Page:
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Back-to-School Series: How Hard Should You Push Your Kids to Succeed?

Back-to-School Series: How Hard Should You Push Your Kids to Succeed?

We all want our children to succeed in life. But what does that really mean? And how hard should parents push? Is it possible to encourage your kids without causing undue stress? As local kids head back to school, these questions may be on the minds of many parents who want to support their children’s academic success.

“I know parents have good intentions when they push their child to succeed,” said Dr. Seema Sehgal, a psychiatrist with Washington Township Medical Foundation. “But I think it’s important for parents to realize that stress is real, even for children, and sometimes it’s invisible. We think of children as having a carefree, easy life. But the truth is, they are under a lot of stress today. Stress may look different in a child than it does in an adult, but it is there.”

Though Dr. Sehgal doesn’t see children in her practice, she works with many young adults suffering from anxiety and depression who talk about the enormous stress they felt growing up. There is a lot of pressure on kids today, according to Dr. Sehgal. Many are overscheduled with extracurricular activities and academic stress is rampant, particularly in the Bay Area where education and achievement are a major focus.

“There is a sentiment that if you aren’t taking honors classes, you’re not smart enough,” she explained. “Some students constantly compare themselves to others to the point that they begin to internalize these differences and doubt themselves.” Young people have always compared themselves to their peers, but with social media, it’s much more intense. It leaves many kids and teens feeling like they just don’t measure up, which can cause a lot of stress.

Parents should be aware of the warning signs when it comes to stress.

“Children can become more irritable when they feel stressed,” Dr. Sehgal described. “They might become quieter and isolate themselves. They may have frequent stomachaches or suddenly refuse to go to school. Sudden bed-wetting, nail biting and waking up in the middle of the night for no apparent reason, are all signs of stress.”

No Pressure

Dr. Sehgal’s advice to parents is to become aware of their role in adding to the pressure their children already feel and see them as the unique individuals they are. Academic achievement is only one measure of success. Being a disappointment to their parents is already a potent stressor for most children. Being sensitive to this will relieve your child’s stress. “It’s our own fear that they won’t amount to anything if we don’t push them,” she added. “But parents need to be the calming voice in their children’s lives.”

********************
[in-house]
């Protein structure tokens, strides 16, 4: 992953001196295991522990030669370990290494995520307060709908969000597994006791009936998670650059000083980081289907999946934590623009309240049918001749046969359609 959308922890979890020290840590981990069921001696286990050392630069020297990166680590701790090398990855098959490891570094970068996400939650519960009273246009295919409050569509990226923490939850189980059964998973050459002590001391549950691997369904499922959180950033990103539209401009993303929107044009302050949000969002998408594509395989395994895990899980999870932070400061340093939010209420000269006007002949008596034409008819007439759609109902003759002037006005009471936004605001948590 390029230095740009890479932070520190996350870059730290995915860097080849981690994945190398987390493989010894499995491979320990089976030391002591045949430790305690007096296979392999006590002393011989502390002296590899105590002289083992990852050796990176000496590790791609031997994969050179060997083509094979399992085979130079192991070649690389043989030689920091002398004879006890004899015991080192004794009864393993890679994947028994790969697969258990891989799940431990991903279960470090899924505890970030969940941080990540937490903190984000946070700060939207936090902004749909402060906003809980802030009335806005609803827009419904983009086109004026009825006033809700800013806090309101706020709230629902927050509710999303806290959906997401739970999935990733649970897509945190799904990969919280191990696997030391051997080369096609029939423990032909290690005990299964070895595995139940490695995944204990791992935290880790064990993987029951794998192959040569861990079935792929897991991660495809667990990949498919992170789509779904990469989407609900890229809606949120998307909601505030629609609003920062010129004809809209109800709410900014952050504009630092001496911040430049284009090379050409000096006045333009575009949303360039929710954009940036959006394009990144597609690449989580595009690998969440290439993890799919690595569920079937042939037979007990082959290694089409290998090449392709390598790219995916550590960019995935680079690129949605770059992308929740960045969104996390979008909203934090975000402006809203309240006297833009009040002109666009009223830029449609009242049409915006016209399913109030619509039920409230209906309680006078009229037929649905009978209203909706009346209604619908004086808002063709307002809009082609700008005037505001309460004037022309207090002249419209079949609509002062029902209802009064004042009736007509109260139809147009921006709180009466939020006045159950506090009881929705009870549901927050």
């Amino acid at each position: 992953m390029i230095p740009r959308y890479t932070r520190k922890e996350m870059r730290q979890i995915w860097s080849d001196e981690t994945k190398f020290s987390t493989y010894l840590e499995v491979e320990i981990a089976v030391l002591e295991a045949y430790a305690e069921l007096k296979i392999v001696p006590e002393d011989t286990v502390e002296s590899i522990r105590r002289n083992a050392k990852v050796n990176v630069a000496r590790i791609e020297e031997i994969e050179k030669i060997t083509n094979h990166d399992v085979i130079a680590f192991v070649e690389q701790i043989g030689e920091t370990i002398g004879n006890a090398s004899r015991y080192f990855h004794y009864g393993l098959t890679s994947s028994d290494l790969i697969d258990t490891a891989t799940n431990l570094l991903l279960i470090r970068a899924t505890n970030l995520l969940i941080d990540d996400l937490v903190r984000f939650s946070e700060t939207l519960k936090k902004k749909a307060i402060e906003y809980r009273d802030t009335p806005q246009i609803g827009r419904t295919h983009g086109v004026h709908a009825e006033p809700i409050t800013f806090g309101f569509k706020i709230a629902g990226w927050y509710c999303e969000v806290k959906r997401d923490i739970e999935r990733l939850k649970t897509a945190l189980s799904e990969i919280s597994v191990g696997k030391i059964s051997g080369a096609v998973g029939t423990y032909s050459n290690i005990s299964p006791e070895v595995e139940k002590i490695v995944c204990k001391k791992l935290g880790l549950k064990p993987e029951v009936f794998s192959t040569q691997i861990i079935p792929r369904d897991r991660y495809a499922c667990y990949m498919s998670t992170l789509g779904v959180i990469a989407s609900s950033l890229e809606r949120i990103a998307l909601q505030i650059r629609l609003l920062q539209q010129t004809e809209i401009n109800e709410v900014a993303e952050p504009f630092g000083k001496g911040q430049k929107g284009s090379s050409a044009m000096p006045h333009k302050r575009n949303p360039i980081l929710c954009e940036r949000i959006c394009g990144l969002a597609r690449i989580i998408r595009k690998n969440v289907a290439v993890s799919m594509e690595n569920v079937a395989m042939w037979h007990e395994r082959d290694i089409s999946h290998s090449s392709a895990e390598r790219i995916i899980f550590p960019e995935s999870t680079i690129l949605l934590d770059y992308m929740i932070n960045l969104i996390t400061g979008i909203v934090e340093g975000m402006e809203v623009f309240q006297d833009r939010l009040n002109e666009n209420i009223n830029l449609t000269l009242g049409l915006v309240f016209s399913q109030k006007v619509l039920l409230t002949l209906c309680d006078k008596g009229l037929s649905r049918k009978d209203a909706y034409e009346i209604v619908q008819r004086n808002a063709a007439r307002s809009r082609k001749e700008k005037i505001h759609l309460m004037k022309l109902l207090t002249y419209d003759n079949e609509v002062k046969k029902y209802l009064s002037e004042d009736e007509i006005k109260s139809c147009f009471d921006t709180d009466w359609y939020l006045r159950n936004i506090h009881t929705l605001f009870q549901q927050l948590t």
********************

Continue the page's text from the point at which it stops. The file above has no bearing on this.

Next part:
Stress and anxiety are normal, Dr. Sehgal said. The problem comes when they are out of control. “We need to give our children tools for coping with stress,” she said. “That should be our focus rather than pushing them to succeed.”

It is important to make sure your kids eat a nutritious diet, exercise regularly and get plenty of sleep. Those are the baseline for good health, both physical and mental. “Teach your kids how to relax on the weekends; do fun activities as a family,” Dr. Sehgal said. “Let them spend time doing nothing. We keep kids on a busy schedule from a very young age. We interfere with their normal development by keeping them overscheduled. Try to allow them to have time just to be. Limit afterschool activities so they have plenty of time to do their homework.”

She also advises parents to restrict screen time and encourage face-to-face time with real friends. Have a cutoff time at night for phones and computers. Dr. Sehgal doesn’t have a specific age when it’s appropriate for kids to have smart phones or social media accounts because it depends on the child: some are ready before others. But parents should monitor social media accounts. “There is so much cyberbullying today, and that certainly causes additional stress,” Dr. Sehgal added.

Parents need to focus on really talking with their kids and understanding them, rather than lecturing them and telling them what to do. Dr. Sehgal noted that many foreign-born parents were raised in a different culture, which may result in their Americanized children seeming difficult to connect with.

“Many parents are disconnected from their kids today for a number of reasons,” she said. “Really communicating with your children is the absolute most important thing. Listen to them. Know their favorite music. Find out what they like to look at on social media. Spend time with your child. Get to know them as individuals. Be open to new experiences with them. Make sure they know you are in this together, that they can count on you for emotional support.”

For information about WTMF psychiatry and behavioral health services, see the Services page on If you or someone you know is experiencing a mental health crisis, the 988 crisis lifeline is available 24 hours a day, seven days a week.